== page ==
PHM231 Pharmaceutics 2 (16)


This subject concentrates on the physicochemical properties of drugs and their effect on the design of dose forms. It examines in greater depth the formulation of solutions, suspensions, emulsions, powders, tablets, capsules, parenteral and ophthalmic products, topical and transdermal products, suppositories and pessaries as well as pulmonary aerosols. In addition, several topics address some fundamental pharmaceutical science issues, including the roles of polymers in formulation, packaging materials and technologies, drug dissolution and diffusion and product stability. Accreditation requirements established by the Australian Pharmacy Council and enunciated in the National Competency Standards Framework for Pharmacists in Australia (2010) inform the content of this subject. Domain 5 of the standards (Prepare Pharmaceutical Products) is key; in particular standards 5.1 (Consider product requirements) and 5.2 (Prepare non-sterile drug products). In addition, Domain 7 (Standard 7.1, Contribute to therapeutic decision making) is important, since knowledge of how dose-forms work is important to advising other health-care providers and also counselling the patient.

+ Subject Availability Modes and Location

Session 1
InternalOrange Campus
InternalWagga Wagga Campus
Session 2
InternalOrange Campus
InternalWagga Wagga Campus
Continuing students should consult the SAL for current offering details: PHM231
Where differences exist between the Handbook and the SAL, the SAL should be taken as containing the correct subject offering details.

Subject information

Duration Grading System School:
Two sessionsHD/FLSchool of Biomedical Sciences

Assumed Knowledge

CHM107 and PHM131

Enrolment restrictions

Incompatible subject(s)
PHM211 PHM311

Learning Outcomes

Upon successful completion of this subject, students should:
  • be able to demonstrate skills in and an understanding of the procedures necessary for consistent formulation;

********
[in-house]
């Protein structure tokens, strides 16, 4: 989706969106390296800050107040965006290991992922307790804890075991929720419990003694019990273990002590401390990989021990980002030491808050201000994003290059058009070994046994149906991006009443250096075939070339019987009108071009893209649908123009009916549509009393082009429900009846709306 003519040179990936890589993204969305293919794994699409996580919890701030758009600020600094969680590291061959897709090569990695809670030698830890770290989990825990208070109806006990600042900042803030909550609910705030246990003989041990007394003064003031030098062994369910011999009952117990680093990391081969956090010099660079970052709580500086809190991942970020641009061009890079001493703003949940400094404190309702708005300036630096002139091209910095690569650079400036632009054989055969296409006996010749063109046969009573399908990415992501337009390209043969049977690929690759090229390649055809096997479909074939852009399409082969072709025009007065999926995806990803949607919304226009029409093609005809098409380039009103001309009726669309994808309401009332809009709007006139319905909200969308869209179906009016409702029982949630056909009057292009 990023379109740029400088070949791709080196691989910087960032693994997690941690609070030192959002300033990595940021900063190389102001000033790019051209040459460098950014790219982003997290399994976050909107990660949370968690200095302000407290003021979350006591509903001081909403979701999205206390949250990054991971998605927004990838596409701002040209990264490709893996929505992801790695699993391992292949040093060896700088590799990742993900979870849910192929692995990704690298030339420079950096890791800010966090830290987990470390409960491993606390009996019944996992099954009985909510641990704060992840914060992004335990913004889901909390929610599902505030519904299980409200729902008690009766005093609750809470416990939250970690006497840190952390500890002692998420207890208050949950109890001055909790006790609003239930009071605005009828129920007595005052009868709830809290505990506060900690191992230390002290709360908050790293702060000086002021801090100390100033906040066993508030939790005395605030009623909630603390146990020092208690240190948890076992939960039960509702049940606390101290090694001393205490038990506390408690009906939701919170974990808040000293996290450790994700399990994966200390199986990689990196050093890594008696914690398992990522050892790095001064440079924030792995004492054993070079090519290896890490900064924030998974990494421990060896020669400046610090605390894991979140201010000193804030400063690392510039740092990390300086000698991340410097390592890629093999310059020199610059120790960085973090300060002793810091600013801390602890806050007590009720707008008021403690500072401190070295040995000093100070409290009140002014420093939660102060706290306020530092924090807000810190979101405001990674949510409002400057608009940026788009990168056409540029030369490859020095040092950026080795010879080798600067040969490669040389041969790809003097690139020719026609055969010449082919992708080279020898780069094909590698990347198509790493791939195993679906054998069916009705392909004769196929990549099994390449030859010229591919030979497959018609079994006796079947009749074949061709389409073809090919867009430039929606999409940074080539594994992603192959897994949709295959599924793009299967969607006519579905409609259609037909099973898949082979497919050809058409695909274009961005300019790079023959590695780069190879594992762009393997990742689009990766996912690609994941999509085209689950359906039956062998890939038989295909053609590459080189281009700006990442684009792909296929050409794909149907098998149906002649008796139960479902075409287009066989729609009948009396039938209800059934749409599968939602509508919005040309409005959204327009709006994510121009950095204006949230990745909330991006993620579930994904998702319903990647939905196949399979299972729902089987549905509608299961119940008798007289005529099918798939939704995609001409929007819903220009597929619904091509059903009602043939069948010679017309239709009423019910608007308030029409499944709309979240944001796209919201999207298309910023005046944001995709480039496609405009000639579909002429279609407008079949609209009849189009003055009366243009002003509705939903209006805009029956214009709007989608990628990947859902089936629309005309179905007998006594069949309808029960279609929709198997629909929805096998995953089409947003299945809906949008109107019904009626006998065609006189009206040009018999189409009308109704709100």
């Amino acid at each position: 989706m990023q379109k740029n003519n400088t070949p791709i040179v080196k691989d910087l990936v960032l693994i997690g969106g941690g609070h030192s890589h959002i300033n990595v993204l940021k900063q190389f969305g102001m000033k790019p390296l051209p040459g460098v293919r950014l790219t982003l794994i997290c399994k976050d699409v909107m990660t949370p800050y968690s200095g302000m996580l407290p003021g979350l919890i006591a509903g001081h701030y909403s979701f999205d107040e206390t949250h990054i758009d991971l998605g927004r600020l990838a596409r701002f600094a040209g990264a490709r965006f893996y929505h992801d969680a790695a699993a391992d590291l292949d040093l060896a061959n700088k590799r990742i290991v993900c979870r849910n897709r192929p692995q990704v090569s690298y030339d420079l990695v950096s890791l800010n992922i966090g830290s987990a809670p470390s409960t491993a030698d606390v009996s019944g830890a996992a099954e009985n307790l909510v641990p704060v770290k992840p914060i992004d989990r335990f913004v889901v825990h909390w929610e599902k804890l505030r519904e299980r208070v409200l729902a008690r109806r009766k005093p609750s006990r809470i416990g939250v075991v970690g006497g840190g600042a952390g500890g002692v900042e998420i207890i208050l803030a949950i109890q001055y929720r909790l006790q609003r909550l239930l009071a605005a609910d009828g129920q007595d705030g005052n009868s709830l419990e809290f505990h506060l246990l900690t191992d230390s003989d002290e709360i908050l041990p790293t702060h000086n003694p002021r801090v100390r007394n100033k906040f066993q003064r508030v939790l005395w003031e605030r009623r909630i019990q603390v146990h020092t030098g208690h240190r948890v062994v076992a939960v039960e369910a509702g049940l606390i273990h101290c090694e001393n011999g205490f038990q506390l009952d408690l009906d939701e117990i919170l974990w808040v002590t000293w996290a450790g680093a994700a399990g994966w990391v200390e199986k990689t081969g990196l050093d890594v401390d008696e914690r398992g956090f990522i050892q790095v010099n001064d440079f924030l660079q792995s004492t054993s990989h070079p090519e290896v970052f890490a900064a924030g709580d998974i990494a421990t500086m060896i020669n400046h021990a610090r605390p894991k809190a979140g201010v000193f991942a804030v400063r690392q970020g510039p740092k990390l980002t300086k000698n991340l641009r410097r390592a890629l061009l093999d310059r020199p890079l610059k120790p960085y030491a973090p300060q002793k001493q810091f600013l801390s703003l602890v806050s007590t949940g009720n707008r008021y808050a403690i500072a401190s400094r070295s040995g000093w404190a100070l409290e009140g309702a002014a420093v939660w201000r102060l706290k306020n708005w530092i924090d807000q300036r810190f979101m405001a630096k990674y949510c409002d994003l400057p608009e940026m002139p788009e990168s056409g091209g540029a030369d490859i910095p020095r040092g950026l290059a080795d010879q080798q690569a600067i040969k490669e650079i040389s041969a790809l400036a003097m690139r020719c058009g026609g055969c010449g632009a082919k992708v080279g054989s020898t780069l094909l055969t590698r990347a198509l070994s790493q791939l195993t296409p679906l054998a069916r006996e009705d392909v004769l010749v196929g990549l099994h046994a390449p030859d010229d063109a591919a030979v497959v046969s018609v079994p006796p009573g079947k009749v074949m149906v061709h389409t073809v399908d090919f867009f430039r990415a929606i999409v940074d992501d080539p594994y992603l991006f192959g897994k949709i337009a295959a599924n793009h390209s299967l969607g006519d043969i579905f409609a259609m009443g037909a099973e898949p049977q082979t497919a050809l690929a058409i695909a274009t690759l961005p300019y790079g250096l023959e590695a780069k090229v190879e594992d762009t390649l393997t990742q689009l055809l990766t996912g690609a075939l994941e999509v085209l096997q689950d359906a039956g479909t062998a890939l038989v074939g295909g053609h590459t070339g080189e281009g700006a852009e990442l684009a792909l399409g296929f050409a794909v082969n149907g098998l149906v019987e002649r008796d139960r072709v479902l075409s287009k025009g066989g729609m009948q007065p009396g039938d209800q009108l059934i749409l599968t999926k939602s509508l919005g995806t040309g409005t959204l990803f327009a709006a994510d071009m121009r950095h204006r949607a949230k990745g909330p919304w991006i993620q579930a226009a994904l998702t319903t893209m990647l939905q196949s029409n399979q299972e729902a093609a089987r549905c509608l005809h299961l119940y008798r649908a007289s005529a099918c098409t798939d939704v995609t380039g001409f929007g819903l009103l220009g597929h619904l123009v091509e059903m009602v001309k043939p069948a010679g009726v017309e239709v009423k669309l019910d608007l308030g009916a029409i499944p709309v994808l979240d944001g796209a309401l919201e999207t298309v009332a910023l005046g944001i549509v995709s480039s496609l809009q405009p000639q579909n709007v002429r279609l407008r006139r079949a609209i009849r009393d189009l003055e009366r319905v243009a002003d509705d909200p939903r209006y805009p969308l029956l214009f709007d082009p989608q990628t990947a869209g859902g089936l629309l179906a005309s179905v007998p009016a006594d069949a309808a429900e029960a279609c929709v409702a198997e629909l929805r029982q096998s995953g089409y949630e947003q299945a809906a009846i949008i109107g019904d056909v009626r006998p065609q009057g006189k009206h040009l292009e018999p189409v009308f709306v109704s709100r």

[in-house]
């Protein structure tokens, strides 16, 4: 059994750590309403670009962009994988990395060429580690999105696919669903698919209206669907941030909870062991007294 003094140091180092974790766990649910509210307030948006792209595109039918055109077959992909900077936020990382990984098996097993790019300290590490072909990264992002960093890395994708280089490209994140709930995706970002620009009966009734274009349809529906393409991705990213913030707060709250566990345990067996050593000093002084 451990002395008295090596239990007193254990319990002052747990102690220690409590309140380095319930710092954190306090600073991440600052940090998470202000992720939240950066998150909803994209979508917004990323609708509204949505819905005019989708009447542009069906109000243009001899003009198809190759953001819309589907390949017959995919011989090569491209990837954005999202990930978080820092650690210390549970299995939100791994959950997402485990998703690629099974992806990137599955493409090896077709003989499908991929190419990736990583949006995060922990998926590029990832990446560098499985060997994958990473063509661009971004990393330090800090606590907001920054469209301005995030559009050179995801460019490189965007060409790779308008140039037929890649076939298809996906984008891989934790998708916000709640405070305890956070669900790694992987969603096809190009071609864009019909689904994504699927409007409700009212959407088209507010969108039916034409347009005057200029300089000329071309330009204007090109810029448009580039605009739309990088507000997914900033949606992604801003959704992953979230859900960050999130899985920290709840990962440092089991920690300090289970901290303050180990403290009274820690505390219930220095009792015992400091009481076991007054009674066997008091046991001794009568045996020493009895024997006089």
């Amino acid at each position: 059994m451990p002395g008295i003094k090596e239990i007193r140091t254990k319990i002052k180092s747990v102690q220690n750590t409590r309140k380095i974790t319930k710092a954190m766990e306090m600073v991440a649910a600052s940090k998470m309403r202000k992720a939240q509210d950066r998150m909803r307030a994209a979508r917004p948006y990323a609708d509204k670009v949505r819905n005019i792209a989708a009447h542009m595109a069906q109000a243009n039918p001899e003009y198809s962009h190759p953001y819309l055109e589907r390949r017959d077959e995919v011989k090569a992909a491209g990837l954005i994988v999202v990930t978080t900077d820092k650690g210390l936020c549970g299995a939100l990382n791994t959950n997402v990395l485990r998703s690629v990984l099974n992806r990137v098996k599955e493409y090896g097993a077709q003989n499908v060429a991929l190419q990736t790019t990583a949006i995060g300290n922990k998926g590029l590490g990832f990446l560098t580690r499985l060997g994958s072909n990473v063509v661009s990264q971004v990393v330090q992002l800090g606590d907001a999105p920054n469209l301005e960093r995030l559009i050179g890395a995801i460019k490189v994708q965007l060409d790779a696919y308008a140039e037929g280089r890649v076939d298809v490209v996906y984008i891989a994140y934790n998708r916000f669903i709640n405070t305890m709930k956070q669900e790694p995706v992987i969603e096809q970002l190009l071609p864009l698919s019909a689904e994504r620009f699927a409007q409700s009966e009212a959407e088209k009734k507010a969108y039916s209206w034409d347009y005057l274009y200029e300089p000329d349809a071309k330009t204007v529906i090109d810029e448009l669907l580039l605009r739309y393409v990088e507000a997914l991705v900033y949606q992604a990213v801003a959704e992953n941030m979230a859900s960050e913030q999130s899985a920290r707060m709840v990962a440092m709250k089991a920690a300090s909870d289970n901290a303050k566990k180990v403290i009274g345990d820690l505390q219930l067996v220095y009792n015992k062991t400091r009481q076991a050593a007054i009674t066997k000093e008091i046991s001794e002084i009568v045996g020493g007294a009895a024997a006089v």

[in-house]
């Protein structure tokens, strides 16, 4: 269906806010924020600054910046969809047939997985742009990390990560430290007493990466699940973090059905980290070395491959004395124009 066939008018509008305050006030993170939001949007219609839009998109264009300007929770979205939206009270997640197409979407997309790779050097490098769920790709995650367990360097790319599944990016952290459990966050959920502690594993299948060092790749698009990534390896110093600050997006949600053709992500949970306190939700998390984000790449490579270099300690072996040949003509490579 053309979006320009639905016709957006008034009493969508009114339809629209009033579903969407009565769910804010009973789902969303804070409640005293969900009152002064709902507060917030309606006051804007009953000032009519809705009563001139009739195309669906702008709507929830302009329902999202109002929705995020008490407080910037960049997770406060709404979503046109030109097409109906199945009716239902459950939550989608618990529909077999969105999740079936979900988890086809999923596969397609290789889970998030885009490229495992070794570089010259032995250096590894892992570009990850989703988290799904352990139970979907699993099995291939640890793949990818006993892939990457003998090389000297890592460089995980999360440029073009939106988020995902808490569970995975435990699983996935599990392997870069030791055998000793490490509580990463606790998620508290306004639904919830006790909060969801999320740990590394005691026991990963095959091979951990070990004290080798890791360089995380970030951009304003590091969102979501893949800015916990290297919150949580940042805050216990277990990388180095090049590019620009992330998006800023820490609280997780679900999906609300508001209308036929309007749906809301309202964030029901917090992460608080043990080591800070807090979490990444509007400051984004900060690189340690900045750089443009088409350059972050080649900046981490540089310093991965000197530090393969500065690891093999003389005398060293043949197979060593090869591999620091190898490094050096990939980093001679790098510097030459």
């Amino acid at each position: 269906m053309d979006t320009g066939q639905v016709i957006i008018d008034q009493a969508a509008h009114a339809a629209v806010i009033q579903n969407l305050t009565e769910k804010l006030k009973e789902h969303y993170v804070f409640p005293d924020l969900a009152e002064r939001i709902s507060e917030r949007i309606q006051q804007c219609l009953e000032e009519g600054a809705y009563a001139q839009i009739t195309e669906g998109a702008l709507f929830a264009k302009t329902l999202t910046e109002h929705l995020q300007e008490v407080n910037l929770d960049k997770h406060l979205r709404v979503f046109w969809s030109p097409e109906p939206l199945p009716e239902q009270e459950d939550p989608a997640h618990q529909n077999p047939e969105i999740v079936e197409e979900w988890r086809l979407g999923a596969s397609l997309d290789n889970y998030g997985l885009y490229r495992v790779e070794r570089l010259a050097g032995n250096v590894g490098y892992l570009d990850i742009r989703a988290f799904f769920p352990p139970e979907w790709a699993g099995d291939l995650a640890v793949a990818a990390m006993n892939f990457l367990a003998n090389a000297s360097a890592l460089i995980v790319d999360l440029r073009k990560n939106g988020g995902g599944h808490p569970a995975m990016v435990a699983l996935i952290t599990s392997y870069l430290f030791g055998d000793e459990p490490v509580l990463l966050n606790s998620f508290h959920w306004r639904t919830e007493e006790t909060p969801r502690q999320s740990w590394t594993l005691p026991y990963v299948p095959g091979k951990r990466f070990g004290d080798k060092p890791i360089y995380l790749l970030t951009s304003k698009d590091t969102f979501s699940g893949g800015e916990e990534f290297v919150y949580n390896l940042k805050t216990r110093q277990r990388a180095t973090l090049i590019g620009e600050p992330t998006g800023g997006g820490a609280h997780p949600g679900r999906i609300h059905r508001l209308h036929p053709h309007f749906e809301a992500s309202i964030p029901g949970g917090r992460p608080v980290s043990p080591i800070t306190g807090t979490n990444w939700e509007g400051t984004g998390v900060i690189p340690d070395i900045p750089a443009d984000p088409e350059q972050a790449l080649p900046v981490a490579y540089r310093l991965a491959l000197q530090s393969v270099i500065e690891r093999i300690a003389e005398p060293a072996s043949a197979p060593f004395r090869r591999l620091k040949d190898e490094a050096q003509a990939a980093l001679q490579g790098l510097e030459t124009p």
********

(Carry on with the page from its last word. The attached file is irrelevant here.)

• be able to recognise and explain the importance of due care and diligence in formulation;
  • be able to demonstrate an appreciation for the need for a range of formulations;
  • be able to identify and explain the critical factors determining both the optimal and preferential use of different dose forms;
  • be able to identify and explain the critical factors for appropriate storage of drug products; and
  • be able to demonstrate an appreciation of how the physicochemical properties of drugs influence the selected dose form and formulation.


The subject will cover the following topics:
  • some physicochemical properties of drugs and their effect on development of dose forms
  • the application of polymers in pharmacy
  • drug dissolution and diffusion
  • aspects of chemical drug stability and the impact of packaging
  • physicochemical properties of pharmaceutical vehicles such as solutions, suspensions and both fluid and semisolid emulsions
  • properties and formulation of parenteral, ophthalmic, nasal and otic products
  • properties and formulation of transdermal products
  • properties and formulation of pulmonary aerosols
  • properties and formulation of pharmaceutical solids, tablets and capsules
  • properties and formulation of suppositories and pessaries
  • fundamentals of veterinary dose-form development
  • novel and targeted drug delivery systems and currently employed controlled release preparations


The information contained in the 2016 CSU Handbook was accurate at the date of publication: 06 September 2016. The University reserves the right to vary the information at any time without notice.